By Elliott Ingram
An international film festival and world pandemic are two events that don’t seem to fit together, but this year TIFF managed to pull off its annual ten-day festival in the middle of the Coronavirus pandemic. With drive-in screenings, outdoor premieres, and virtual streaming, this year’s festival was full of surprises, changes, and sanitizer. Firstly, the number of films premiering had been cut severely. Going from showing 333 films the previous year, to only having 50 films being featured – a huge difference. Secondly, there was an obvious loss of in-person screenings, red carpet events, and celebrity Q&A’s. In its place, the festival ran virtual for screenings of all films, as well as the electronic premieres, drive-ins ,and outdoor movie events.
Headlining this year’s festival were the films; “One Night in Miami,” “Ammonite,” “Concrete Cowboy,” and finally, “Bruised.” I was able to see “One Night in Miami,” “Concrete Cowboy,” and “The Water Man” all three brilliant movies. The first, ONIM, is the film adaptation of the remarkable play, by the same name. Especially important during these times of speaking out against racial injustice, “One Night in Miami” takes us back in time to 1964, with a fictional encounter of Malcolm X, Muhamed Ali, Sam Cooke, and Jim Brown, all spending one night in a hotel together as they discuss, and debate racial inequality and injustice in America. With the same discussions taking place in todays world, this film is especially important to watch and listen to.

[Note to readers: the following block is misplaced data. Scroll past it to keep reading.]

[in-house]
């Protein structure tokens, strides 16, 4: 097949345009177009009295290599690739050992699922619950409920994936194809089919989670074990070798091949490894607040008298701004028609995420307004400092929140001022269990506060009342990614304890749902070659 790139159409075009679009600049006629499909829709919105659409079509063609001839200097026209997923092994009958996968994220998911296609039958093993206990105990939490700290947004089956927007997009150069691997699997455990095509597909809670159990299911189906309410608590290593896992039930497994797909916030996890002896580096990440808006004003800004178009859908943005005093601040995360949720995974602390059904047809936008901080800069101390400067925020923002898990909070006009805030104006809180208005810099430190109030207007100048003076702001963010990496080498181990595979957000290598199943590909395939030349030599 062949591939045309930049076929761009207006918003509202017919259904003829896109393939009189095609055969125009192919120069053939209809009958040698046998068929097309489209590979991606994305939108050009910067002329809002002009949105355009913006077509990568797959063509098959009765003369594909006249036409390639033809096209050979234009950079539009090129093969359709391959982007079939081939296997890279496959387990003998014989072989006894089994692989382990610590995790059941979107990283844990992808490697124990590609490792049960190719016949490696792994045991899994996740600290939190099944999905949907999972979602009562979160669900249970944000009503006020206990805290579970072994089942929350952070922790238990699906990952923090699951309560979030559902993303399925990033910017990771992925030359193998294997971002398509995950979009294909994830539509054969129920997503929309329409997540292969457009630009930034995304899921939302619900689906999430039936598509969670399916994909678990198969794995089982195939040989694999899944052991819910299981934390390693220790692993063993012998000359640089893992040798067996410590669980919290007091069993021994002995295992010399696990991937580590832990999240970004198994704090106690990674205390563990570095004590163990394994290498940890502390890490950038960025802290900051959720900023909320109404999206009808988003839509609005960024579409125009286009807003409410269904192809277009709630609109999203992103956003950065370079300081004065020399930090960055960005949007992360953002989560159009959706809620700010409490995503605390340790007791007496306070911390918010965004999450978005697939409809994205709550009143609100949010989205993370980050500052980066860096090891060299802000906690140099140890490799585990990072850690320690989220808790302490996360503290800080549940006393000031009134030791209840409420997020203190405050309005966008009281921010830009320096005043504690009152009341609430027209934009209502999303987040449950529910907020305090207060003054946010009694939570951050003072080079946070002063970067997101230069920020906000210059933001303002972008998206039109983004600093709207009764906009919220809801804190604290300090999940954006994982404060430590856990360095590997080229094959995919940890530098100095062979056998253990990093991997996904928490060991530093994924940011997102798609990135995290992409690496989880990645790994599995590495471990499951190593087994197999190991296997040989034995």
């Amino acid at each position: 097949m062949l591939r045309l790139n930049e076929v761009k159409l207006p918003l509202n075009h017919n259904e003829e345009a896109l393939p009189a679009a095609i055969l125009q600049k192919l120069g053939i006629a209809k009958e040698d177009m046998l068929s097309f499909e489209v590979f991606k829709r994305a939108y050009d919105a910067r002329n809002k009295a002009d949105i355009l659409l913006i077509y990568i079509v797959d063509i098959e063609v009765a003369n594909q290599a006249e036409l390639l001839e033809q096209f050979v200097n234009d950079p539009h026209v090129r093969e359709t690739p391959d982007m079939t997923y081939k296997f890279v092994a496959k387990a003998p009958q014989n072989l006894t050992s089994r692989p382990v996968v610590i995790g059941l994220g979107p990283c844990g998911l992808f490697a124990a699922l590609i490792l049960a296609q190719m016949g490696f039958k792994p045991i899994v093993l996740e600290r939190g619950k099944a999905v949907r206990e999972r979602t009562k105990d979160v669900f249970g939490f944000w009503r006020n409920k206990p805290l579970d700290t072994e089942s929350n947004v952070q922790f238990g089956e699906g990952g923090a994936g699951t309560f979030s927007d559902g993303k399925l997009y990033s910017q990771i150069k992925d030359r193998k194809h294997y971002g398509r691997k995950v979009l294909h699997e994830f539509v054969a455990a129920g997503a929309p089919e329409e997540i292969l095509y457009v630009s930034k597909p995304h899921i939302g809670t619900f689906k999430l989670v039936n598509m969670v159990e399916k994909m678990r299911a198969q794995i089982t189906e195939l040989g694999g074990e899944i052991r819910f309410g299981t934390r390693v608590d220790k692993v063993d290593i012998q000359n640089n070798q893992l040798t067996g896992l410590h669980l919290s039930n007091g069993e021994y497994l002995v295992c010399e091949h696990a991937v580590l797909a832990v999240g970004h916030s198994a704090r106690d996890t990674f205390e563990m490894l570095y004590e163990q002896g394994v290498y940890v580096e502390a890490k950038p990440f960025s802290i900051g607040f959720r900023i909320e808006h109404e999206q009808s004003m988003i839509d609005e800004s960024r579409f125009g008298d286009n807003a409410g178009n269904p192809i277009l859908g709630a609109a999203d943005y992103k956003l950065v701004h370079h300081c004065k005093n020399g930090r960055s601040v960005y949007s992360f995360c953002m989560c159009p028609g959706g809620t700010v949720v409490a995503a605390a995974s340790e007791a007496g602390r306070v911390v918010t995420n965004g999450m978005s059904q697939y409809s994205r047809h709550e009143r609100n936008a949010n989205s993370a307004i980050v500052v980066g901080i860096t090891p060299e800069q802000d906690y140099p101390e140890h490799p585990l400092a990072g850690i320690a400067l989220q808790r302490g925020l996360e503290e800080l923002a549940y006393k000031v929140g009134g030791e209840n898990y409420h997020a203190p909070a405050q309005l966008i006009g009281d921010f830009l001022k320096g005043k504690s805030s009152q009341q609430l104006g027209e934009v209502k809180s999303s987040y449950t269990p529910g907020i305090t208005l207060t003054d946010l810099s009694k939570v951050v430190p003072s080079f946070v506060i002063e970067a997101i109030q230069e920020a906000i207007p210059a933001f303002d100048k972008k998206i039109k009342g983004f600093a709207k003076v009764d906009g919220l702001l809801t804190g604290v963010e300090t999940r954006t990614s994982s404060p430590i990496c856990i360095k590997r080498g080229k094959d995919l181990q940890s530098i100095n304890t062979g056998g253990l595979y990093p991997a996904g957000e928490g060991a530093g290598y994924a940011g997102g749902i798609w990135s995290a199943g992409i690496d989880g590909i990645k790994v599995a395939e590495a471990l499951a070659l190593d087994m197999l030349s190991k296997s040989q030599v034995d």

The next, “Concrete Cowboy,” starring Idris Elba and Caleb McLaughlin, looks at a struggling father-son relationship as the two are forced to spend time together. After being kicked out of school, Cole is sent off to spend some time with his dad in Chicago and discovers his father’s newfound love and passion for horses. Cole finds that his dad and his friends have all started to swap cars for horses and care for these large animals in their own homes in the city. However, when some believe that horses belong on a farm, and a farm only, Cole finds himself fighting in the front lines and sticking up for his father and the horses, both of who he has grown to love. Lastly, “The Water Man,” is a more family-friendly film, that has everything done right, and is an overall enjoyable movie to watch. Centering around a young boy’s life who is living with a mother with cancer, Gunner, turns to his books and his talent of drawing to search for a fictional superhero, “The Water Man” to help him heal and save his mother. An overall uplifting film that is a must-see.
When examining these three films, all have a riding theme of hope during difficult times. With each movie, the viewer is able to be transported to a different time, without COVID, and enjoy watching the film. Movies are especially important during todays times because it allows us to leave the world we live in for just a moment and live in a fantasy of somewhere else. Overall, TIFF 2020 was an unforgettable experience. Unlike years prior, there were no celebrity experiences, red carpet walks, but TIFF 2020 gained a community spirit during these difficult times and sustained the love and passion for film that it always has!